In many ways, workplaces seem to have their own ecosystems. Their unique hierarchies and relationship dynamics. There are the obvious power structures within any organisation, from the top down, which guide the direction of work, but there are also informal ones. Those interactions between workers which, over time, create an environment which is either conducive or detrimental to productivity. Under the Fig Trees explores these themes.
It’s a bright morning as a group of workers, mainly women, wait to be picked up by their boss to be transported to the orchard. As they clamber onto the back of a truck, Fide (Fide Fdhili) gets into the passenger side, aware that his attentions are not wholly professional. When they arrive and begin to get to work, experienced hands snap into a rhythm. It’s a tricky crop to harvest, care and attention must be paid. Talk soon begins with new and old enmities and friendships sparking into life.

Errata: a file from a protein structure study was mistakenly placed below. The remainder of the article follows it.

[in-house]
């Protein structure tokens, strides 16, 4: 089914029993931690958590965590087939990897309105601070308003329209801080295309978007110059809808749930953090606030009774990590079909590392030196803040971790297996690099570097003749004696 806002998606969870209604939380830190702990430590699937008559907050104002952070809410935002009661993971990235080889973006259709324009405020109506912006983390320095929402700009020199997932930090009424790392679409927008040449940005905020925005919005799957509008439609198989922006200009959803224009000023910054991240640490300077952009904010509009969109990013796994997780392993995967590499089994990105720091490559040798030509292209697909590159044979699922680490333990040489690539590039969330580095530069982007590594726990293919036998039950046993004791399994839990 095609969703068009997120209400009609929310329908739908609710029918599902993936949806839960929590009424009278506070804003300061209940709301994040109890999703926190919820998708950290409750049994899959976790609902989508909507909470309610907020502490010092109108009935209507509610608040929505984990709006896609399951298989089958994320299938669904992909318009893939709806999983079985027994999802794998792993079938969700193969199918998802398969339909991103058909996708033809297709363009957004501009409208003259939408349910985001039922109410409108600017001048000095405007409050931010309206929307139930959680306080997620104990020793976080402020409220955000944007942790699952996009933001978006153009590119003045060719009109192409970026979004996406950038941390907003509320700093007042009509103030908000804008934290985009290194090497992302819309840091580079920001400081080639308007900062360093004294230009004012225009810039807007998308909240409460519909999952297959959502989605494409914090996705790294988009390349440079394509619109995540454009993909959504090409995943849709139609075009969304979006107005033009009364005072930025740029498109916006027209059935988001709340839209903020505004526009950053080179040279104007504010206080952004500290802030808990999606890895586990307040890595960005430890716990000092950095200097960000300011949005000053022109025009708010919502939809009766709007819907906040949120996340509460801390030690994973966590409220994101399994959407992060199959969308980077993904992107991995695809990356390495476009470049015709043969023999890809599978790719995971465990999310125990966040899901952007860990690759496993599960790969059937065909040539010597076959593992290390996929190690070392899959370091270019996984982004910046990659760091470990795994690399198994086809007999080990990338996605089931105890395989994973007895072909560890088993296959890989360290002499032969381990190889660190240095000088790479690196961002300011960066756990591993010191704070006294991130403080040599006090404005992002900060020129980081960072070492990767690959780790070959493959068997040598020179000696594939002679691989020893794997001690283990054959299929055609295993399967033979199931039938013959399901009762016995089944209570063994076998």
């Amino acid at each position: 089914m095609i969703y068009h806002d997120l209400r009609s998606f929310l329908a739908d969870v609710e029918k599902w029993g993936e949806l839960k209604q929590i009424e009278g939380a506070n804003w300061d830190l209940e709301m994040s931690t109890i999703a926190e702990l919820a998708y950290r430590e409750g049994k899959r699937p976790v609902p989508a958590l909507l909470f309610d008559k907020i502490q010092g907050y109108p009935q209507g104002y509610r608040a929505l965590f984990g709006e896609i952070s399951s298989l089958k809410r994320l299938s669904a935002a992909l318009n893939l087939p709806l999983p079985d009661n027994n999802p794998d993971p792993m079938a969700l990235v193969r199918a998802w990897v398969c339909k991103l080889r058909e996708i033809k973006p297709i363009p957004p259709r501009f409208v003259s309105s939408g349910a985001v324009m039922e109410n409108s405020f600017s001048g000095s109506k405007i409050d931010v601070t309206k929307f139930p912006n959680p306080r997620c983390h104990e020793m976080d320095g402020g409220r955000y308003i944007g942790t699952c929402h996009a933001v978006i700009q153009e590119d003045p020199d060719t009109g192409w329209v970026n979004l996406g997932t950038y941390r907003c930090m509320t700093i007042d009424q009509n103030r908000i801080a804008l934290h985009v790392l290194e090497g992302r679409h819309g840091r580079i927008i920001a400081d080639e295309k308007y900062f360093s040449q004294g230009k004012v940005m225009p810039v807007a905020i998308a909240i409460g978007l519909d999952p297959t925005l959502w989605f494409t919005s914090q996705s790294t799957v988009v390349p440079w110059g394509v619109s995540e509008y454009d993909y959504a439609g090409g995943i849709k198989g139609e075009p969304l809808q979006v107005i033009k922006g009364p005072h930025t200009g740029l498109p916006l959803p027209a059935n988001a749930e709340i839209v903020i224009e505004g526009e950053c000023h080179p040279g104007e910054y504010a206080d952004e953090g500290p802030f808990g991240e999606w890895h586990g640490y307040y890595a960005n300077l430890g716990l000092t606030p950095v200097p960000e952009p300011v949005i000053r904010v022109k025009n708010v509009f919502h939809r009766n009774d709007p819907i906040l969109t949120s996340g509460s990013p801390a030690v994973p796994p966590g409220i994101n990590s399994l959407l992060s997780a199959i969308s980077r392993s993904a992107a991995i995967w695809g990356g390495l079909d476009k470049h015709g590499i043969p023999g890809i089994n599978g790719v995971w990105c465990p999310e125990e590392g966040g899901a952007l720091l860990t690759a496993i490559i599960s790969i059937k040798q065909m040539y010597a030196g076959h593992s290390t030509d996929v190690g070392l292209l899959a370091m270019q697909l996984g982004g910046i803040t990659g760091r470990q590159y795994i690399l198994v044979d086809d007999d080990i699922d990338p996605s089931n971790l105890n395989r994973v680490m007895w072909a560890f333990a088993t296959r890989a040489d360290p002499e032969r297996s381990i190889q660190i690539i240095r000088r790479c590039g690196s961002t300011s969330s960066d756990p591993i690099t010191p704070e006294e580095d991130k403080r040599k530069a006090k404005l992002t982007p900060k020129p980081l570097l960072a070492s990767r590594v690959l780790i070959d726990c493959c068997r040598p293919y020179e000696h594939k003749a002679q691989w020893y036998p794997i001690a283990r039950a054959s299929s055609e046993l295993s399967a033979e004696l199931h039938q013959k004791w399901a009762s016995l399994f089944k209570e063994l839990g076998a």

Using a cast of unprofessional actors playing varying versions of themselves, Under the Fig Trees is a thoughtful and concise drama. The camera observes the women, and a few men, as they work, talk, fight and flirt. Gradually we begin to detect undertones. Conversations which suggest there is much more at play here, but the trick of Erige Sehiri’s feature debut is to let things simmer. The highs and lows of one day play-out, but in the end the bond of sisterhood endures.
Under the Fig Trees screens at London Film Festival.